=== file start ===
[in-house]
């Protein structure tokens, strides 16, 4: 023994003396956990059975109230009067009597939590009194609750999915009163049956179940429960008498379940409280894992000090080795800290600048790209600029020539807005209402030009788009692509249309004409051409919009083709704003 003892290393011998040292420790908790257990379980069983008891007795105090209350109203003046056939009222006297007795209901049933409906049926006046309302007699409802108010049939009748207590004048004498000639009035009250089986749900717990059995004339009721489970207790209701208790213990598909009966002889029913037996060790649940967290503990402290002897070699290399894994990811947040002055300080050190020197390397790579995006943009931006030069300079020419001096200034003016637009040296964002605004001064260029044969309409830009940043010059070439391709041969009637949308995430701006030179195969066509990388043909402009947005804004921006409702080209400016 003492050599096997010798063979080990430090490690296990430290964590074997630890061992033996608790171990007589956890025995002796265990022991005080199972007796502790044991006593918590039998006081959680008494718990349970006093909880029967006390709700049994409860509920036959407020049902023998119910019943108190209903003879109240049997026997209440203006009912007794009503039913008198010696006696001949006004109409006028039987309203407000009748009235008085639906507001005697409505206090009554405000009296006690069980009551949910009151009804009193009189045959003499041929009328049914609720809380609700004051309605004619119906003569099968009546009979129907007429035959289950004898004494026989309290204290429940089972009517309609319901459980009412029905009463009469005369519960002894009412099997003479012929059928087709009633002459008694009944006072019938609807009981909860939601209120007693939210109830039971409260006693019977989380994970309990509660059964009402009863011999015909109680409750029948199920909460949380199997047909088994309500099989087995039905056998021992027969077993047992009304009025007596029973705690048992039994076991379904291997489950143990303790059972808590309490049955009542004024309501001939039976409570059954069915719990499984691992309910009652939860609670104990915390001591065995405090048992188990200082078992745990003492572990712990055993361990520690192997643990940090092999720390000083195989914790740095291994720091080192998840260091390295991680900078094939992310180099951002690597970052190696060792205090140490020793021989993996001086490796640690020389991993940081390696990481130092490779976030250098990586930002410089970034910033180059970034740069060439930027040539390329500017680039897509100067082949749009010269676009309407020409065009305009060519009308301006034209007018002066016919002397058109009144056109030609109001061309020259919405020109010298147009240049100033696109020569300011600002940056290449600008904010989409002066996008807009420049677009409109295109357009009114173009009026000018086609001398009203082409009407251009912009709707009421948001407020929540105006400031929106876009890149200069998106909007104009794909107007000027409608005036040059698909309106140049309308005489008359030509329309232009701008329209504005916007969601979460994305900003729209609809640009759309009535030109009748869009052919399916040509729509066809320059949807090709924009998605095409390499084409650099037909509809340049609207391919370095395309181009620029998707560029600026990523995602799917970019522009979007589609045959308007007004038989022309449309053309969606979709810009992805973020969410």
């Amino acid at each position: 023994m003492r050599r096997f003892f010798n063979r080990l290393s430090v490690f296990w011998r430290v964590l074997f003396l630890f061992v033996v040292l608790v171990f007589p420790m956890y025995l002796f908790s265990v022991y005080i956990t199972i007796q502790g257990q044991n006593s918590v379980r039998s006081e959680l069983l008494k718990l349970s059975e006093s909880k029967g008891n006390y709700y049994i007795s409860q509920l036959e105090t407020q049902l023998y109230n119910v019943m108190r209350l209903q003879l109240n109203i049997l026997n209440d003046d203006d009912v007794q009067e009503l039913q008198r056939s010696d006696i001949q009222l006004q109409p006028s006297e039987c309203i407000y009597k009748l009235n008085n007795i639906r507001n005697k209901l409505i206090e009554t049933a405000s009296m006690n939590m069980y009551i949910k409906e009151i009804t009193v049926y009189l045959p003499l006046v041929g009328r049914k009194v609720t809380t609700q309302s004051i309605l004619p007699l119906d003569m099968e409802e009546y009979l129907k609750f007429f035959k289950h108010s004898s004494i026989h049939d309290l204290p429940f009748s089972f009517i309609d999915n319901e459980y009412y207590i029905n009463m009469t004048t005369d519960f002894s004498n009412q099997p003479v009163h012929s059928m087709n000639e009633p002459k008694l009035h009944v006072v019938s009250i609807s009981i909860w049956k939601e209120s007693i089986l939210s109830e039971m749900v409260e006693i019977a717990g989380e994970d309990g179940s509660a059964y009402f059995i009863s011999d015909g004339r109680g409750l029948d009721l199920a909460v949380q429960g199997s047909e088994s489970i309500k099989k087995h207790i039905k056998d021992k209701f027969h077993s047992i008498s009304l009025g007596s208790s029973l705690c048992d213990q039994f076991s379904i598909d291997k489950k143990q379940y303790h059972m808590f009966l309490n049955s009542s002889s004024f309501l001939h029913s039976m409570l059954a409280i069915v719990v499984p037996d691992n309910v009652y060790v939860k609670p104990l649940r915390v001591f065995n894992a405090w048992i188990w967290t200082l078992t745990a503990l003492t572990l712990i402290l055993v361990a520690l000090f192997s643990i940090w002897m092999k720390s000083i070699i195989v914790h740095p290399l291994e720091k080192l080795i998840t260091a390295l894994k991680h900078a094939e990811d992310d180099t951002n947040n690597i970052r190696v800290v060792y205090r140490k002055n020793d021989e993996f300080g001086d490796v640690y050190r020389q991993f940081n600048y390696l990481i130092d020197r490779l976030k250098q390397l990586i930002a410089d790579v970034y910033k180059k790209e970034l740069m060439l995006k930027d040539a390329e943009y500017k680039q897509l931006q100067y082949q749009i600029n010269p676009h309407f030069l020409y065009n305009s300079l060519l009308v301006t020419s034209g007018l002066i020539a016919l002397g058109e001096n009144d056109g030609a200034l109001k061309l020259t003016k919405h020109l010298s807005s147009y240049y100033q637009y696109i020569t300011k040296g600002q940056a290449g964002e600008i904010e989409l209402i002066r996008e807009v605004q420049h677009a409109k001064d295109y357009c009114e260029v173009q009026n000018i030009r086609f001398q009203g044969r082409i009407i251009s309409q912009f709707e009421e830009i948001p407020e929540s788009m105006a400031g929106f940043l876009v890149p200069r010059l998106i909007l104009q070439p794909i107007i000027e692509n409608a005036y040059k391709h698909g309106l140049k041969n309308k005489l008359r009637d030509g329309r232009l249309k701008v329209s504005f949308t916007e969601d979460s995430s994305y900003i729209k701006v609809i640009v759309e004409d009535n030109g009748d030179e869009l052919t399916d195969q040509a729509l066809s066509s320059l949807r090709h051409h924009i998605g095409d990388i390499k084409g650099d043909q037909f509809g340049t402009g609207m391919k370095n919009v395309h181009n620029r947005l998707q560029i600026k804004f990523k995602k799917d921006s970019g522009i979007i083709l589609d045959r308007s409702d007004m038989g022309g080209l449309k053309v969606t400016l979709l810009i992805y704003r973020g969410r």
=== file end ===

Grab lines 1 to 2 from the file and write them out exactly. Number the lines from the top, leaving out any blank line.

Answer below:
[in-house]
């Protein structure tokens, strides 16, 4: 023994003396956990059975109230009067009597939590009194609750999915009163049956179940429960008498379940409280894992000090080795800290600048790209600029020539807005209402030009788009692509249309004409051409919009083709704003 003892290393011998040292420790908790257990379980069983008891007795105090209350109203003046056939009222006297007795209901049933409906049926006046309302007699409802108010049939009748207590004048004498000639009035009250089986749900717990059995004339009721489970207790209701208790213990598909009966002889029913037996060790649940967290503990402290002897070699290399894994990811947040002055300080050190020197390397790579995006943009931006030069300079020419001096200034003016637009040296964002605004001064260029044969309409830009940043010059070439391709041969009637949308995430701006030179195969066509990388043909402009947005804004921006409702080209400016 003492050599096997010798063979080990430090490690296990430290964590074997630890061992033996608790171990007589956890025995002796265990022991005080199972007796502790044991006593918590039998006081959680008494718990349970006093909880029967006390709700049994409860509920036959407020049902023998119910019943108190209903003879109240049997026997209440203006009912007794009503039913008198010696006696001949006004109409006028039987309203407000009748009235008085639906507001005697409505206090009554405000009296006690069980009551949910009151009804009193009189045959003499041929009328049914609720809380609700004051309605004619119906003569099968009546009979129907007429035959289950004898004494026989309290204290429940089972009517309609319901459980009412029905009463009469005369519960002894009412099997003479012929059928087709009633002459008694009944006072019938609807009981909860939601209120007693939210109830039971409260006693019977989380994970309990509660059964009402009863011999015909109680409750029948199920909460949380199997047909088994309500099989087995039905056998021992027969077993047992009304009025007596029973705690048992039994076991379904291997489950143990303790059972808590309490049955009542004024309501001939039976409570059954069915719990499984691992309910009652939860609670104990915390001591065995405090048992188990200082078992745990003492572990712990055993361990520690192997643990940090092999720390000083195989914790740095291994720091080192998840260091390295991680900078094939992310180099951002690597970052190696060792205090140490020793021989993996001086490796640690020389991993940081390696990481130092490779976030250098990586930002410089970034910033180059970034740069060439930027040539390329500017680039897509100067082949749009010269676009309407020409065009305009060519009308301006034209007018002066016919002397058109009144056109030609109001061309020259919405020109010298147009240049100033696109020569300011600002940056290449600008904010989409002066996008807009420049677009409109295109357009009114173009009026000018086609001398009203082409009407251009912009709707009421948001407020929540105006400031929106876009890149200069998106909007104009794909107007000027409608005036040059698909309106140049309308005489008359030509329309232009701008329209504005916007969601979460994305900003729209609809640009759309009535030109009748869009052919399916040509729509066809320059949807090709924009998605095409390499084409650099037909509809340049609207391919370095395309181009620029998707560029600026990523995602799917970019522009979007589609045959308007007004038989022309449309053309969606979709810009992805973020969410």